Online ad spend has burst through the £2bn barrier in the UK and is now bigger than national newspapers, radio or outdoor - and almost half the size of the TV ad market.
But the detail of a report released last week by the Internet Advertising Bureau (IAB) in partnership with PricewaterhouseCoopers, shows that 58% of revenue still comes from paid search, which not everyone regards as advertising (Feature, page 24).
However, clients did spend hundreds of millions of pounds on display and classified advertising online. IAB chief executive Guy Phillipson notes that online propped up the UK advertising sector in 2006 - traditional media fell 2.9% year on year, but online spend meant the overall market rose 1.1%.
"From a creative point of view, online forces agencies to create entertaining, engaging material," he says, highlighting campaigns such as last year's ad for Volkswagen Golf from Crispin Porter Bogusky, which had its genesis online, but was adapted for other media.
In the UK, growth in online ads is still largely driven by increased budgets from the main sectors of recruitment, finance and technology. But Phillipson says online display has been rejuvenated by new rich media formats, such as video, and the rise of online shopping.
E-commerce is also growing at about 40% a year in the UK and the IAB boss says this has fuelled the growth in tenancies - where advertisers take a concession on the main page of a site, such as L'Oreal on Hearst Digital's Handbag.com women's portal. Tenancies are worth about £70m a year, compared with conventional sponsorships at £20m.
Blake Chandlee, Yahoo!'s commercial director, says new technology has boosted online display. "What's really driving it is being able to use targeting demographically, geographically and behaviourally," he explains. "There are also new interactive ad formats, from third parties such as Eyeblaster."
The IAB says consumer goods advertising, including fast moving consumer goods, food and drink, and health and beauty, represents 4.4% of total ad spend online. Brands in this category tend to use the internet for brand building via display, rather than direct response via search or classified.
Online spending to promote consumer goods rose in 2006, but, the huge growth in other categories means advertising share in this category actually declined, from 4.9% a year ago.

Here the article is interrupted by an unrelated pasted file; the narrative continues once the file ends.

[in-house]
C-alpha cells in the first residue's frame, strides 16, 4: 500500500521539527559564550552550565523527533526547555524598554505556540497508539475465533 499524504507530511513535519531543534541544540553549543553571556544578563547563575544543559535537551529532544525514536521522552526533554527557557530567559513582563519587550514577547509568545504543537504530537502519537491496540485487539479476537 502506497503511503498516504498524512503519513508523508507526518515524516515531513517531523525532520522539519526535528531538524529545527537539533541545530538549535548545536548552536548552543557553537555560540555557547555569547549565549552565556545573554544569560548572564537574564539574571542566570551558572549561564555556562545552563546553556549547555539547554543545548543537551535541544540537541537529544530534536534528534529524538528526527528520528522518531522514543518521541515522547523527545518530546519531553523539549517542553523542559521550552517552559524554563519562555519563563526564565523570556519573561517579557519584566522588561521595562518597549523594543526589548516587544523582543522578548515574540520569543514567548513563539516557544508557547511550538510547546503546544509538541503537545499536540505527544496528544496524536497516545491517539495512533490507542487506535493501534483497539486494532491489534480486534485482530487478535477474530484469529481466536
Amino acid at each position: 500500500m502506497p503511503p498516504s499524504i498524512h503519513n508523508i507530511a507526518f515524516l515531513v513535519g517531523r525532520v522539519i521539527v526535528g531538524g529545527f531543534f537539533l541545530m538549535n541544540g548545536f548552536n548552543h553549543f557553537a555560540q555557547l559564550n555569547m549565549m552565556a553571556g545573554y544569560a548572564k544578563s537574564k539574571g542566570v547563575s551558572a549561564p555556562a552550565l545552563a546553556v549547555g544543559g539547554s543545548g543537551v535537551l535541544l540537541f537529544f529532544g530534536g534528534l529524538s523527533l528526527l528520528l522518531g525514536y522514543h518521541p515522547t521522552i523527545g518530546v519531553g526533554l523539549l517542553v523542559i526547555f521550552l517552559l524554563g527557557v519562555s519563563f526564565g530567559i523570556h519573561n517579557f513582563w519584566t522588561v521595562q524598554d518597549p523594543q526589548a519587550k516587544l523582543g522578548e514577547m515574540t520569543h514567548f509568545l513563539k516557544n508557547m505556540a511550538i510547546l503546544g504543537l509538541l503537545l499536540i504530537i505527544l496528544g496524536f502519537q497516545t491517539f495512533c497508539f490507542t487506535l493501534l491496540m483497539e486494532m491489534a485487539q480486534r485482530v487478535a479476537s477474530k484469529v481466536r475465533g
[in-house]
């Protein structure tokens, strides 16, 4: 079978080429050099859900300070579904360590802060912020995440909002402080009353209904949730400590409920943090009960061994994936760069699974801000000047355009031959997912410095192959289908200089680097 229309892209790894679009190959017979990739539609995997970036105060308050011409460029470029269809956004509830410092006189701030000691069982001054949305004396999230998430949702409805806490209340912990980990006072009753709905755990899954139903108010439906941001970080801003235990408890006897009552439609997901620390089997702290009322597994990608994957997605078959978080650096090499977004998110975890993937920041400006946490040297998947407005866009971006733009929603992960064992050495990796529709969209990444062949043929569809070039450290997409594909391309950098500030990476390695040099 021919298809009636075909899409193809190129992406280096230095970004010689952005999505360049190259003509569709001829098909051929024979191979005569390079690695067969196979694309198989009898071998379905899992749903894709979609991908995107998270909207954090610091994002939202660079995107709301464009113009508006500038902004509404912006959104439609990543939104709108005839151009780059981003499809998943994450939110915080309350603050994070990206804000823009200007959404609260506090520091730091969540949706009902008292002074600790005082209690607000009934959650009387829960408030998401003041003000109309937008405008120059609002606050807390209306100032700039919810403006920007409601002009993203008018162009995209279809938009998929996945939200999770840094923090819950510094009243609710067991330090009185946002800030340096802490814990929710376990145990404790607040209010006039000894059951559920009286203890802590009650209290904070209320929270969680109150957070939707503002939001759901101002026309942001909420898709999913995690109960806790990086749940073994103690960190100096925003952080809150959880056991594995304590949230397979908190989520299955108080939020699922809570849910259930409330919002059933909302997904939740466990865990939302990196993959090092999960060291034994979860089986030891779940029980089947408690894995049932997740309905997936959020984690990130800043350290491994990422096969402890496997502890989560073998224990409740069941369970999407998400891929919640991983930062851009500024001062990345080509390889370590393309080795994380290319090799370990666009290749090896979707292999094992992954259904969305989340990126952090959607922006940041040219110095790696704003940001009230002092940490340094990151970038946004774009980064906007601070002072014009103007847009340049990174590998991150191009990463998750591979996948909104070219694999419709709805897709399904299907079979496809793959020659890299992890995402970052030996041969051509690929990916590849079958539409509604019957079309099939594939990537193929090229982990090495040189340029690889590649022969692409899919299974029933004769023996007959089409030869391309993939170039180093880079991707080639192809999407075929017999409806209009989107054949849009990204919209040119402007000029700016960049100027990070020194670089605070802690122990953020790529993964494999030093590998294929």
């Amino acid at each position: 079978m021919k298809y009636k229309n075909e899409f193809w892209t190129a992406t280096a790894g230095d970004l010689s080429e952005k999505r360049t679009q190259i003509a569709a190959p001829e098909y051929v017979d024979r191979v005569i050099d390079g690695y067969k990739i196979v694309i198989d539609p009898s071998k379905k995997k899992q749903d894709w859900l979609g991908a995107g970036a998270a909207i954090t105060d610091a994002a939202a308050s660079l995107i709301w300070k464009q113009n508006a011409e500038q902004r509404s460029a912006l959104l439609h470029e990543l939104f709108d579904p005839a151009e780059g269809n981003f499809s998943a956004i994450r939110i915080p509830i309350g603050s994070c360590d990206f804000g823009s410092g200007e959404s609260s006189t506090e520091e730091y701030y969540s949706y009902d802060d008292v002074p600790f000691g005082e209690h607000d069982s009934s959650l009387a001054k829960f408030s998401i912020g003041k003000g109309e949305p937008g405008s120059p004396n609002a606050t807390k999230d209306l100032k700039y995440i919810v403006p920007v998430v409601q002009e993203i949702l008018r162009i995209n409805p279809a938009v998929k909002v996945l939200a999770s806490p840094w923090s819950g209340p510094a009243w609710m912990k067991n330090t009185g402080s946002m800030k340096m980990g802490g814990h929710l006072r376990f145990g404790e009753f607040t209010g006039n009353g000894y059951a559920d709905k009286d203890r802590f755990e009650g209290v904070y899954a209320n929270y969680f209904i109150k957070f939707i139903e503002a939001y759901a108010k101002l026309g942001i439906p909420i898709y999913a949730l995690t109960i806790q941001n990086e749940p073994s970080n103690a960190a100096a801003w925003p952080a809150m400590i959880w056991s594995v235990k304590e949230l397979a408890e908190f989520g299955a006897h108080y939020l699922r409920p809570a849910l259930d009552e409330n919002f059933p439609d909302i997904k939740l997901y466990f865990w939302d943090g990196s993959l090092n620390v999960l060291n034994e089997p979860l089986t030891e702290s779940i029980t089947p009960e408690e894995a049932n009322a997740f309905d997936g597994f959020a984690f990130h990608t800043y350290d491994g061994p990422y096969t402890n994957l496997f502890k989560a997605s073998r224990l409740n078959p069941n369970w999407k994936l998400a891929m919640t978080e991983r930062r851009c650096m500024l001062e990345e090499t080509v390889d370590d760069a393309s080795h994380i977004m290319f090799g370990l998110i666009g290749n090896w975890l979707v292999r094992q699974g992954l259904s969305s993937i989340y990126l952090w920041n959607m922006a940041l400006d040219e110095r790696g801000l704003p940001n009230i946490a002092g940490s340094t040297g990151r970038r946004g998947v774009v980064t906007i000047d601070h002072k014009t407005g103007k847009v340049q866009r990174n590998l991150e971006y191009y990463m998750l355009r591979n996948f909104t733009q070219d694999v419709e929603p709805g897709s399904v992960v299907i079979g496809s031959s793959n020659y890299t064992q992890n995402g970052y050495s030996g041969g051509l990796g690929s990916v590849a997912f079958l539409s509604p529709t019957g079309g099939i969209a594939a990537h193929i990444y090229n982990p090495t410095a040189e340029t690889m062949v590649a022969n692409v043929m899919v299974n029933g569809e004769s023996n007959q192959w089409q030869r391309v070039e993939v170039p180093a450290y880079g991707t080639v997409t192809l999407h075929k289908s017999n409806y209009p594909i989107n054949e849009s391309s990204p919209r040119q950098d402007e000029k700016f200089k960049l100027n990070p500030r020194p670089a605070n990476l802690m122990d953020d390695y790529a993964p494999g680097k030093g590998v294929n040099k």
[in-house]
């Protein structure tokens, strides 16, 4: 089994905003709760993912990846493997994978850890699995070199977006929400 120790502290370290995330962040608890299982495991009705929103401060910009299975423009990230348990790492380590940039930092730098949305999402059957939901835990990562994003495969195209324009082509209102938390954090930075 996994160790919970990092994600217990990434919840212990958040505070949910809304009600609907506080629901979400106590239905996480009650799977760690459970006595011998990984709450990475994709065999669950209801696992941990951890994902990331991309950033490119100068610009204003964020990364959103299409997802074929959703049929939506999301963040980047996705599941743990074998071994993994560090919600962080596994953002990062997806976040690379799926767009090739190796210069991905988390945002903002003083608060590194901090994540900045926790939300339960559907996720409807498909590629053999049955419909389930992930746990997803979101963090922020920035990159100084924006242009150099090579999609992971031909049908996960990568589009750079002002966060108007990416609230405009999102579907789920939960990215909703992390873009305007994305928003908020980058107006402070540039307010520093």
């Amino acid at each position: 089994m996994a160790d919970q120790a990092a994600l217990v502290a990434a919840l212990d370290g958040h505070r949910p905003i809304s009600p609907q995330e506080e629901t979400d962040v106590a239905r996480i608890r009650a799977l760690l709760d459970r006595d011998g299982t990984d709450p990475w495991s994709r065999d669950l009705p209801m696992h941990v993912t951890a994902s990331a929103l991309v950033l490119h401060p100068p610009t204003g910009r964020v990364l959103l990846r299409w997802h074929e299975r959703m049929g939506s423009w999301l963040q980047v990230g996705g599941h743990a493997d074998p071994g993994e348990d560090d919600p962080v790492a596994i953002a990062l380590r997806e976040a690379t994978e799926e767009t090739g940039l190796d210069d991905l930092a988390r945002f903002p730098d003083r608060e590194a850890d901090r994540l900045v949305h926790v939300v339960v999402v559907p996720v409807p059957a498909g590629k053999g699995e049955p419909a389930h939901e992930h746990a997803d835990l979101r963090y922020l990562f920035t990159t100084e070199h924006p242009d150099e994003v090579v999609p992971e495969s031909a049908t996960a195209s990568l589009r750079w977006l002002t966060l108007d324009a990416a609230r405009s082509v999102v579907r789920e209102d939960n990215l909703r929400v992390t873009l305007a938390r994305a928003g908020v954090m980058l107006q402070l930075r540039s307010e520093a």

The UK, which has one of the world's highest rates of broadband penetration, also leads the world for share of advertising spend online, at 12.4% in 2006, compared with the global average of 5.8%.
The biggest growth is still coming from paid search, where advertisers bid on keywords to appear in the sponsored links section of a search results page.
Andy Mitchell, managing director of online sales house AdLink, says search is enjoying massive growth because of the low barrier to entry for new advertisers wanting to test the medium.
Search is also bigger in the UK than elsewhere. In the US, it only accounts for 40% of online advertising revenue, compared with 57.8% here. Arjo Ghosh, chief executive of specialist search agency Spannerworks, says that the US advertising market is much more regional than the UK, so the advent of local search will make it more compelling.
The big success story of 2006 was social media, including blogging and social networking sites such as MySpace and Bebo. This boosted search revenues, since contextual text ads - ads on the side of a page with relevant content - are powered by search engines and counted in the search totals.
Stephanie Carr, deputy managing director of specialist agency The Search Works, says contextual ads function differently and have lower conversion rates than pure paid search. They make up an estimated 10% of the ads she books through Google, but other networks such as Yahoo! and Miva don't allow advertisers to choose.
So online growth is coming from all quarters, including FMCG advertisers and the growth of rich media such as video, social networking and e-commerce. But this growth is still dwarfed by the effect of the growth in search on the overall figures.
ONLINE AD GROWTH 2006
- Annual revenue of £2bn in the UK: more than half the £3.9bn spent on TV advertising and surpassing the £1.9bn spent on national newspapers
- Online advertising has a market share of 10.9% for the full year, while accelerated growth in the second half of 2006 gave it a market share of 12.4%
- The year-on-year growth rate for 2006 was 41.2%, slowing from 65.6% in 2005
- Online fuelled the 1.1% growth in the entire advertising market; traditional media combined fell by 2.9%, or £466.1m
- Online display advertising (including banners, skyscrapers, online sponsorships and rich media such as video) rose 35% year on year to £453.7m
- Paid search (including contextual text ads on social media) grew 52%, to £1.2bn
- Online classified advertising was up 45%, to £379m
- The dominant categories were recruitment, finance, technology, automotive, entertainment and media, property and retail
- The drivers were the growth of broadband, the increasing use of video advertising and the explosion of user-generated content and social networking
Source: IAB/PwC Online Adspend Report.
This article was first published on Media Week